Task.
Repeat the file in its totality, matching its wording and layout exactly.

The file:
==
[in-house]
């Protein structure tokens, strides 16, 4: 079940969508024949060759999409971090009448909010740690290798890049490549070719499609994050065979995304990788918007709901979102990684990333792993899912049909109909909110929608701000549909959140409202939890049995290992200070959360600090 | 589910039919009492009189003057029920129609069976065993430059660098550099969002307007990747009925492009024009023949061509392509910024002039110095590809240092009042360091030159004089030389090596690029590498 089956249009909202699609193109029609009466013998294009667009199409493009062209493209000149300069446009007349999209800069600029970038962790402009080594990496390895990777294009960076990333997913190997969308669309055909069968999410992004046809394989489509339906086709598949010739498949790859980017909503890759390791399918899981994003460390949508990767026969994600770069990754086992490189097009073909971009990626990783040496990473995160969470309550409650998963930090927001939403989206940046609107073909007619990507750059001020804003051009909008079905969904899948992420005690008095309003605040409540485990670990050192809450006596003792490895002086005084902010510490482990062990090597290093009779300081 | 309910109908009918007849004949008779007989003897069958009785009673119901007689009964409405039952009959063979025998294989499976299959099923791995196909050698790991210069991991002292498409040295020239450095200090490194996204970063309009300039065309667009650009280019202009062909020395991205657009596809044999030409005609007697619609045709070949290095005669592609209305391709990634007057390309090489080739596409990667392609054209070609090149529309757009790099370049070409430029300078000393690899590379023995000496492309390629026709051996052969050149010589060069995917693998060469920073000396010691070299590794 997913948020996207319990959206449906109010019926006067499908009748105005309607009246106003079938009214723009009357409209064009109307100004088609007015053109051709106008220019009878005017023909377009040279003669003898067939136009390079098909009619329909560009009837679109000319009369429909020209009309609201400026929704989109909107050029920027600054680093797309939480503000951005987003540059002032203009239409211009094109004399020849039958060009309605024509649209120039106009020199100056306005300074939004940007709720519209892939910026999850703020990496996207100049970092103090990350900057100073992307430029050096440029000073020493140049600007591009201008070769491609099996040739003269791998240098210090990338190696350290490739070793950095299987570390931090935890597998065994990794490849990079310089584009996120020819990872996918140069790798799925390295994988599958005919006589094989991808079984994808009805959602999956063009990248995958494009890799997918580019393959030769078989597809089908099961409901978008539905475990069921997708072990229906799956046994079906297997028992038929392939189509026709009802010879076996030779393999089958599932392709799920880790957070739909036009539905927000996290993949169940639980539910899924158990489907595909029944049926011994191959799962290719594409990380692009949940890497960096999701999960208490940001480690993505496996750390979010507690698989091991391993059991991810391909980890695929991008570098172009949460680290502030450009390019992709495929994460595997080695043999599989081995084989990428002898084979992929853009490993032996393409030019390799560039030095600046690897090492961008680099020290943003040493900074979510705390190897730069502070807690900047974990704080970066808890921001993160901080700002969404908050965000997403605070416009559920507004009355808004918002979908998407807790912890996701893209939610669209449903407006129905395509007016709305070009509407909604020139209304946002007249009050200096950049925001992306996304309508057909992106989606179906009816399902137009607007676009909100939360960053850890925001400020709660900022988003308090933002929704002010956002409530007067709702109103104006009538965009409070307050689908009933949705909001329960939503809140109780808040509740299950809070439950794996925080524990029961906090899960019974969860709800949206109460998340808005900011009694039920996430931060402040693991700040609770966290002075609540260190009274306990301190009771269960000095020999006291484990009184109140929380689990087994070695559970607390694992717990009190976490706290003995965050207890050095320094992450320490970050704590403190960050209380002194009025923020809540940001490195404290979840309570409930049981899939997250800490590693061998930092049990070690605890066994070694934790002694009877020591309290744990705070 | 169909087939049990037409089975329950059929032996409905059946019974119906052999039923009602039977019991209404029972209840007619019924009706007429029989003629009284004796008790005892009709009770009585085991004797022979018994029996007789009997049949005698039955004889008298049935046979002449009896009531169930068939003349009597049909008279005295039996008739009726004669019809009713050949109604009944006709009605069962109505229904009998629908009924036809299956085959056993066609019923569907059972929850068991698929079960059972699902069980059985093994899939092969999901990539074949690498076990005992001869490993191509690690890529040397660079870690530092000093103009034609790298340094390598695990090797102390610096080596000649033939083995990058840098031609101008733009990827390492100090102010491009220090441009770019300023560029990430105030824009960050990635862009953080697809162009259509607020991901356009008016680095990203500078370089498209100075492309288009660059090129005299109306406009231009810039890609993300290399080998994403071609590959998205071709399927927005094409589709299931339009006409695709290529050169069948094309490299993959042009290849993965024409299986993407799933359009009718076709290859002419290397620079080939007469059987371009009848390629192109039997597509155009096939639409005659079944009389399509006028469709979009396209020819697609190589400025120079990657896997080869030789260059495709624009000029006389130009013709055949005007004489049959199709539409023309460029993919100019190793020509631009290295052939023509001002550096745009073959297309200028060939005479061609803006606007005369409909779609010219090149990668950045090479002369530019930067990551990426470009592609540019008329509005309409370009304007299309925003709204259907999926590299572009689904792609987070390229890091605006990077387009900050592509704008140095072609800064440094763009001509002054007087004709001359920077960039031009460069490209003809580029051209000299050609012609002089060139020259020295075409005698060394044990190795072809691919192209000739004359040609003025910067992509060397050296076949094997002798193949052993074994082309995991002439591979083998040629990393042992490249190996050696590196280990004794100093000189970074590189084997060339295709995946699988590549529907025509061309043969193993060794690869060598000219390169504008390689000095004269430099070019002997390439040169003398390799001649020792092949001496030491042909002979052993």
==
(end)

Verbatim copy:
[in-house]
């Protein structure tokens, strides 16, 4: 079940969508024949060759999409971090009448909010740690290798890049490549070719499609994050065979995304990788918007709901979102990684990333792993899912049909109909909110929608701000549909959140409202939890049995290992200070959360600090 | 589910039919009492009189003057029920129609069976065993430059660098550099969002307007990747009925492009024009023949061509392509910024002039110095590809240092009042360091030159004089030389090596690029590498 089956249009909202699609193109029609009466013998294009667009199409493009062209493209000149300069446009007349999209800069600029970038962790402009080594990496390895990777294009960076990333997913190997969308669309055909069968999410992004046809394989489509339906086709598949010739498949790859980017909503890759390791399918899981994003460390949508990767026969994600770069990754086992490189097009073909971009990626990783040496990473995160969470309550409650998963930090927001939403989206940046609107073909007619990507750059001020804003051009909008079905969904899948992420005690008095309003605040409540485990670990050192809450006596003792490895002086005084902010510490482990062990090597290093009779300081 | 309910109908009918007849004949008779007989003897069958009785009673119901007689009964409405039952009959063979025998294989499976299959099923791995196909050698790991210069991991002292498409040295020239450095200090490194996204970063309009300039065309667009650009280019202009062909020395991205657009596809044999030409005609007697619609045709070949290095005669592609209305391709990634007057390309090489080739596409990667392609054209070609090149529309757009790099370049070409430029300078000393690899590379023995000496492309390629026709051996052969050149010589060069995917693998060469920073000396010691070299590794 997913948020996207319990959206449906109010019926006067499908009748105005309607009246106003079938009214723009009357409209064009109307100004088609007015053109051709106008220019009878005017023909377009040279003669003898067939136009390079098909009619329909560009009837679109000319009369429909020209009309609201400026929704989109909107050029920027600054680093797309939480503000951005987003540059002032203009239409211009094109004399020849039958060009309605024509649209120039106009020199100056306005300074939004940007709720519209892939910026999850703020990496996207100049970092103090990350900057100073992307430029050096440029000073020493140049600007591009201008070769491609099996040739003269791998240098210090990338190696350290490739070793950095299987570390931090935890597998065994990794490849990079310089584009996120020819990872996918140069790798799925390295994988599958005919006589094989991808079984994808009805959602999956063009990248995958494009890799997918580019393959030769078989597809089908099961409901978008539905475990069921997708072990229906799956046994079906297997028992038929392939189509026709009802010879076996030779393999089958599932392709799920880790957070739909036009539905927000996290993949169940639980539910899924158990489907595909029944049926011994191959799962290719594409990380692009949940890497960096999701999960208490940001480690993505496996750390979010507690698989091991391993059991991810391909980890695929991008570098172009949460680290502030450009390019992709495929994460595997080695043999599989081995084989990428002898084979992929853009490993032996393409030019390799560039030095600046690897090492961008680099020290943003040493900074979510705390190897730069502070807690900047974990704080970066808890921001993160901080700002969404908050965000997403605070416009559920507004009355808004918002979908998407807790912890996701893209939610669209449903407006129905395509007016709305070009509407909604020139209304946002007249009050200096950049925001992306996304309508057909992106989606179906009816399902137009607007676009909100939360960053850890925001400020709660900022988003308090933002929704002010956002409530007067709702109103104006009538965009409070307050689908009933949705909001329960939503809140109780808040509740299950809070439950794996925080524990029961906090899960019974969860709800949206109460998340808005900011009694039920996430931060402040693991700040609770966290002075609540260190009274306990301190009771269960000095020999006291484990009184109140929380689990087994070695559970607390694992717990009190976490706290003995965050207890050095320094992450320490970050704590403190960050209380002194009025923020809540940001490195404290979840309570409930049981899939997250800490590693061998930092049990070690605890066994070694934790002694009877020591309290744990705070 | 169909087939049990037409089975329950059929032996409905059946019974119906052999039923009602039977019991209404029972209840007619019924009706007429029989003629009284004796008790005892009709009770009585085991004797022979018994029996007789009997049949005698039955004889008298049935046979002449009896009531169930068939003349009597049909008279005295039996008739009726004669019809009713050949109604009944006709009605069962109505229904009998629908009924036809299956085959056993066609019923569907059972929850068991698929079960059972699902069980059985093994899939092969999901990539074949690498076990005992001869490993191509690690890529040397660079870690530092000093103009034609790298340094390598695990090797102390610096080596000649033939083995990058840098031609101008733009990827390492100090102010491009220090441009770019300023560029990430105030824009960050990635862009953080697809162009259509607020991901356009008016680095990203500078370089498209100075492309288009660059090129005299109306406009231009810039890609993300290399080998994403071609590959998205071709399927927005094409589709299931339009006409695709290529050169069948094309490299993959042009290849993965024409299986993407799933359009009718076709290859002419290397620079080939007469059987371009009848390629192109039997597509155009096939639409005659079944009389399509006028469709979009396209020819697609190589400025120079990657896997080869030789260059495709624009000029006389130009013709055949005007004489049959199709539409023309460029993919100019190793020509631009290295052939023509001002550096745009073959297309200028060939005479061609803006606007005369409909779609010219090149990668950045090479002369530019930067990551990426470009592609540019008329509005309409370009304007299309925003709204259907999926590299572009689904792609987070390229890091605006990077387009900050592509704008140095072609800064440094763009001509002054007087004709001359920077960039031009460069490209003809580029051209000299050609012609002089060139020259020295075409005698060394044990190795072809691919192209000739004359040609003025910067992509060397050296076949094997002798193949052993074994082309995991002439591979083998040629990393042992490249190996050696590196280990004794100093000189970074590189084997060339295709995946699988590549529907025509061309043969193993060794690869060598000219390169504008390689000095004269430099070019002997390439040169003398390799001649020792092949001496030491042909002979052993």